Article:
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Citizens on Patrol program reactivated

The police initiative is aimed at reducing crime and improving citizen morale

The Citizen on Patrol (COP) initiative, a voluntary program in which private citizens of an area become active in crime prevention by conducting patrols in the community and reporting to police on criminal behaviors and activities, has been reactivated.

The COP program is sponsored by the Police Department and it falls under Community Policing, under the authority of the Police Auxiliary Unit, headed by Superintendent Rudolph Orio, the National Coordinator of the Police Auxiliary Unit. The announcement was made on Monday.

Superintendent Orio, in an interview, told Amandala that COP was a program that went dormant and is now being reactivated and implemented.

Orio said that the purpose of the program is for private citizens to volunteer their time to actively conduct patrols in their neighborhoods, of which they are a part and know well; and to listen, watch and report any criminal activities to police.

Their activities in the community will be accompanied by increased police presence in the neighborhoods. Orio explained that COP will become a focal point through which crime prevention programs will be developed, in an effort to discourage criminal activities in the area and make the streets and parks safe for children, the elderly and all other residents of the neighborhood.

Orio said that private citizens are needed to volunteer for this revitalized Citizen on Patrol Program. They will be trained and provided with the needed equipment, after which they will be identified as part of the police initiative.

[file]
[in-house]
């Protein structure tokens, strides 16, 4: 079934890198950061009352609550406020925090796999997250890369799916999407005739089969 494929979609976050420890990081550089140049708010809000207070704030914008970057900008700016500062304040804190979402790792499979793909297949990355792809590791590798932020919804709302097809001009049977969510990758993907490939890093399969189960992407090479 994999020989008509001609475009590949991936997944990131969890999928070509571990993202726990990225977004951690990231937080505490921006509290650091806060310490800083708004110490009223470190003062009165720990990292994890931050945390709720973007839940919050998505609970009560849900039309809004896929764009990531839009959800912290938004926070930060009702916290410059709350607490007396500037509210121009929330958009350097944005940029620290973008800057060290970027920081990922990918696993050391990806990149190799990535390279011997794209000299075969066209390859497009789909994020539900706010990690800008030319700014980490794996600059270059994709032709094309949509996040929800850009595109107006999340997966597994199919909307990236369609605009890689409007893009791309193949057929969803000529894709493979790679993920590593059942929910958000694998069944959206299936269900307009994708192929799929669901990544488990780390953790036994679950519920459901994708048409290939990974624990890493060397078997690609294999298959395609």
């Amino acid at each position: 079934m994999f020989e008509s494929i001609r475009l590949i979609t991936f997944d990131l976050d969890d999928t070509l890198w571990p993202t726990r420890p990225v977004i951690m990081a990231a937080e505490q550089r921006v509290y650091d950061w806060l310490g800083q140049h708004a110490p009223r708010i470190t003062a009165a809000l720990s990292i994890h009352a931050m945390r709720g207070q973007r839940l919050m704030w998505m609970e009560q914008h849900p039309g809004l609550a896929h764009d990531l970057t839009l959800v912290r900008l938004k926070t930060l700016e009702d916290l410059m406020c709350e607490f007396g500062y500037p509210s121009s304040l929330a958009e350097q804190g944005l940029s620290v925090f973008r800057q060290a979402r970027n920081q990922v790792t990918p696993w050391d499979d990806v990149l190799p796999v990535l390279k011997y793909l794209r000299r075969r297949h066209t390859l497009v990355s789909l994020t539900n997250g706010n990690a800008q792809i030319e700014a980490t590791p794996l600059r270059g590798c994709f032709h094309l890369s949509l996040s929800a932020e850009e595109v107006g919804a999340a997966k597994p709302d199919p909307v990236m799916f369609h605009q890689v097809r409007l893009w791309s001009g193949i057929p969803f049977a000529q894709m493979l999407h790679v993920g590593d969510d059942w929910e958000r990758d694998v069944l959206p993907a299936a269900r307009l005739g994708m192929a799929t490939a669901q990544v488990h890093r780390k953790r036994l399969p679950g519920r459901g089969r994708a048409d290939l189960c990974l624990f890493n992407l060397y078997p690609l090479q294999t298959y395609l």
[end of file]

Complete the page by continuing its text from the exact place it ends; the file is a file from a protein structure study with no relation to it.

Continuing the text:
People can contact the Community Policing Unit of their area, for applications and further information. However, a clean police record is a requirement, and they must be willing to attend a 3-day training which will be carried out by police, which includes observation techniques, education in the laws of Belize, and police procedures.

They will not carry firearms, and will be required to commit 4 hours of their time per week for the COP Patrol Program in their neighborhood.

All patrols will be carried out in no less than two-person teams. Radios will be issued to each team to enable them to be in contact with the team leader. Vehicles used on patrols will be clearly marked with the COP logo, and will thus be identifiable.

Those interested in becoming Special Constables, must now be a COP volunteer for a period of no less than six months, said Orio.

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